Gas-forming microorganisms were isolated from gas-swollen ground beef chubs obtained from a commercial source and were phenotypically identified as Hafnia alvei. In in situ experiments, the isolated H. alvei strains produced gas in inoculated irradiation-sterilized ground beef chubs. A five-strain cocktail of H. alvei isolates was inoculated on beef trim. The inoculated beef trim samples were treated with either a water wash (W) at 65 psi for five passes (a pass refers to the application of successive multiple antimicrobial treatments to inoculated beef trim on a moving processing conveyor belt at a speed of 1 cm/s under heat ducts or oscillating spray nozzles), W plus a 2% (vol/vol) lactic acid wash (L) at room temperature at 30 psi for three passes (W/L), or a combination treatment (COMB) consisting of W plus 82°C water for three passes plus 510°C hot air for six passes plus L, or were not treated (control). After treatment, the beef trim was ground and vacuum packaged. The numbers of H. alvei were reduced with water alone and with the aforementioned antimicrobial intervention treatments. For the untreated and inoculated control samples, the numbers of H. alvei increased from 7.03 to 8.40 log CFU/g after 7 days of incubation at 4°C. However, the numbers of H. alvei treated by successive antimicrobial interventions (COMB) were initially reduced to 5.25 log CFU/g and increased to just 6.9 log CFU/g after 7 days of incubation at 4°C. Gas was produced in untreated control samples after 3 days at 15°C (15 of 15 inoculated chubs). However, in meat treated with W, W/L, and COMB, gas was produced after 4 to 5, 7 to 8, and 9 to 10 days of storage at 15°C, respectively. These results demonstrate the effectiveness of multiple antimicrobial interventions in reducing H. alvei numbers on beef trim and subsequently delaying gas formation in the resulting ground beef chubs.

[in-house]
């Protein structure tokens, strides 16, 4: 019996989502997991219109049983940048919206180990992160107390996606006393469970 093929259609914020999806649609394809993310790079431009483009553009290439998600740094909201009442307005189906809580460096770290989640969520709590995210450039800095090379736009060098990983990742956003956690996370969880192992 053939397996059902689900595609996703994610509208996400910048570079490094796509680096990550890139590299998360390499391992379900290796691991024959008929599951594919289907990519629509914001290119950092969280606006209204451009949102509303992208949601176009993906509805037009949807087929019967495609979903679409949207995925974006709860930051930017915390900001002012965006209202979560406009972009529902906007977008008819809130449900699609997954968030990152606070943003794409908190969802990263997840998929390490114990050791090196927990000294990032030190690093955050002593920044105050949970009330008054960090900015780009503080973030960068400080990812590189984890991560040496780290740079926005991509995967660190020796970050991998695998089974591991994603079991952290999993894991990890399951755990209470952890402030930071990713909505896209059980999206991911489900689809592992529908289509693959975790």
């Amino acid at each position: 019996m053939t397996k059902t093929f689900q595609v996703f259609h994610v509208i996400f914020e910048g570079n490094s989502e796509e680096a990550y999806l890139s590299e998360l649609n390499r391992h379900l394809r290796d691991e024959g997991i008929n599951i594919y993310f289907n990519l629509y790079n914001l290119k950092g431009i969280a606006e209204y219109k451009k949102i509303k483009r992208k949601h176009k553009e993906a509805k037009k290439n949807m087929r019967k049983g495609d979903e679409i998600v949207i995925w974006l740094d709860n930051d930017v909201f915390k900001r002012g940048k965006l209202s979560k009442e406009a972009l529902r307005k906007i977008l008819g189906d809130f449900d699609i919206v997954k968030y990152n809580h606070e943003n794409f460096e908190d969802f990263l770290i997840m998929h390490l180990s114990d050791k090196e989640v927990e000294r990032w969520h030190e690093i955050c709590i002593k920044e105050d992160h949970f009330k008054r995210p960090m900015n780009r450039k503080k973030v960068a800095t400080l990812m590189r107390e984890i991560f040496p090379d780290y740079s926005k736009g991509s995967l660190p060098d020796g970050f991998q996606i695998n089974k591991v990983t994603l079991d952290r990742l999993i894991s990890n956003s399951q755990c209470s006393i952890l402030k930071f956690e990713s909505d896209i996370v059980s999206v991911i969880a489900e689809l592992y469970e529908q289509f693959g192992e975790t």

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Author notes

Names are necessary to report factually on available data; however, the U.S. Department of Agriculture neither guarantees nor warrants the standard of the product, and the use of the name by the U.S. Department of Agriculture implies no approval of the product to the exclusion of others that may also be suitable.

Present address: Department of Food Science and Human Nutrition, Washington State University, Pullman, Washington.